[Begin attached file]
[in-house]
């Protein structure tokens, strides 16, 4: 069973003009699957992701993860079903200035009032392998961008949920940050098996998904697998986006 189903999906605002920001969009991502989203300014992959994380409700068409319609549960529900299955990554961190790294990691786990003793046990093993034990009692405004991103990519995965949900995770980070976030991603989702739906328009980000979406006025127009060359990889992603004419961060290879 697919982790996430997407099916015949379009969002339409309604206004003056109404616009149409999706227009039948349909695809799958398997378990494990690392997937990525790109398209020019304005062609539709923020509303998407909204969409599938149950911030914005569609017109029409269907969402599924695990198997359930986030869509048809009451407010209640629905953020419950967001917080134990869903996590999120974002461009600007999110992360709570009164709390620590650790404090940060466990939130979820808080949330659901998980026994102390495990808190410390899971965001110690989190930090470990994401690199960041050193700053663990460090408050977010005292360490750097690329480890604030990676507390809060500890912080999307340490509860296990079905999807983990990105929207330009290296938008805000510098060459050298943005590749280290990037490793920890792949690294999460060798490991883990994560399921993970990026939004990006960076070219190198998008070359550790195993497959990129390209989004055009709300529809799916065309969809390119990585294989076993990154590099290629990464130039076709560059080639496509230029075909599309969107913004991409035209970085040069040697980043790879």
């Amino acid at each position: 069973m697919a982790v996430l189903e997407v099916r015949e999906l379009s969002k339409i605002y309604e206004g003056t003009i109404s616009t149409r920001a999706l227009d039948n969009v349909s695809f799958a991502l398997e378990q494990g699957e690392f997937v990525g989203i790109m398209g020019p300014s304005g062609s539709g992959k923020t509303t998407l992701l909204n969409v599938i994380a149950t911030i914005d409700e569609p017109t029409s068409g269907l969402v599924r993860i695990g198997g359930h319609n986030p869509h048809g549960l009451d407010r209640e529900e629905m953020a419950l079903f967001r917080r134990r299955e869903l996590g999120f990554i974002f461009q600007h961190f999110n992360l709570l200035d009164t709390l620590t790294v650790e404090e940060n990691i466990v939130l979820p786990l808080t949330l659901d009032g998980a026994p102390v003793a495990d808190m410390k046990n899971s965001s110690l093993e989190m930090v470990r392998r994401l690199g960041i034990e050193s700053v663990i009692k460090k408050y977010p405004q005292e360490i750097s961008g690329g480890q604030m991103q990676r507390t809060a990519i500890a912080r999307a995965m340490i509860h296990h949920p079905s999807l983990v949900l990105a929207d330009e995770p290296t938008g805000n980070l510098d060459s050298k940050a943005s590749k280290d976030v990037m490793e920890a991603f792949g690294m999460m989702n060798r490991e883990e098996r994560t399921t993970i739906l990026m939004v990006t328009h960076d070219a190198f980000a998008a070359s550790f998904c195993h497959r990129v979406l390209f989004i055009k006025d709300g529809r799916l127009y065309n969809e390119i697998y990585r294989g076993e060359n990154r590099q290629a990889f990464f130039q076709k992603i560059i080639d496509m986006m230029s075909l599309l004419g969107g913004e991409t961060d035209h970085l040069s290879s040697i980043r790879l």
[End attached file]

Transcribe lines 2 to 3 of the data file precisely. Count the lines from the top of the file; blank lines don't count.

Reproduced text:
């Protein structure tokens, strides 16, 4: 069973003009699957992701993860079903200035009032392998961008949920940050098996998904697998986006 189903999906605002920001969009991502989203300014992959994380409700068409319609549960529900299955990554961190790294990691786990003793046990093993034990009692405004991103990519995965949900995770980070976030991603989702739906328009980000979406006025127009060359990889992603004419961060290879 697919982790996430997407099916015949379009969002339409309604206004003056109404616009149409999706227009039948349909695809799958398997378990494990690392997937990525790109398209020019304005062609539709923020509303998407909204969409599938149950911030914005569609017109029409269907969402599924695990198997359930986030869509048809009451407010209640629905953020419950967001917080134990869903996590999120974002461009600007999110992360709570009164709390620590650790404090940060466990939130979820808080949330659901998980026994102390495990808190410390899971965001110690989190930090470990994401690199960041050193700053663990460090408050977010005292360490750097690329480890604030990676507390809060500890912080999307340490509860296990079905999807983990990105929207330009290296938008805000510098060459050298943005590749280290990037490793920890792949690294999460060798490991883990994560399921993970990026939004990006960076070219190198998008070359550790195993497959990129390209989004055009709300529809799916065309969809390119990585294989076993990154590099290629990464130039076709560059080639496509230029075909599309969107913004991409035209970085040069040697980043790879």
């Amino acid at each position: 069973m697919a982790v996430l189903e997407v099916r015949e999906l379009s969002k339409i605002y309604e206004g003056t003009i109404s616009t149409r920001a999706l227009d039948n969009v349909s695809f799958a991502l398997e378990q494990g699957e690392f997937v990525g989203i790109m398209g020019p300014s304005g062609s539709g992959k923020t509303t998407l992701l909204n969409v599938i994380a149950t911030i914005d409700e569609p017109t029409s068409g269907l969402v599924r993860i695990g198997g359930h319609n986030p869509h048809g549960l009451d407010r209640e529900e629905m953020a419950l079903f967001r917080r134990r299955e869903l996590g999120f990554i974002f461009q600007h961190f999110n992360l709570l200035d009164t709390l620590t790294v650790e404090e940060n990691i466990v939130l979820p786990l808080t949330l659901d009032g998980a026994p102390v003793a495990d808190m410390k046990n899971s965001s110690l093993e989190m930090v470990r392998r994401l690199g960041i034990e050193s700053v663990i009692k460090k408050y977010p405004q005292e360490i750097s961008g690329g480890q604030m991103q990676r507390t809060a990519i500890a912080r999307a995965m340490i509860h296990h949920p079905s999807l983990v949900l990105a929207d330009e995770p290296t938008g805000n980070l510098d060459s050298k940050a943005s590749k280290d976030v990037m490793e920890a991603f792949g690294m999460m989702n060798r490991e883990e098996r994560t399921t993970i739906l990026m939004v990006t328009h960076d070219a190198f980000a998008a070359s550790f998904c195993h497959r990129v979406l390209f989004i055009k006025d709300g529809r799916l127009y065309n969809e390119i697998y990585r294989g076993e060359n990154r590099q290629a990889f990464f130039q076709k992603i560059i080639d496509m986006m230029s075909l599309l004419g969107g913004e991409t961060d035209h970085l040069s290879s040697i980043r790879l």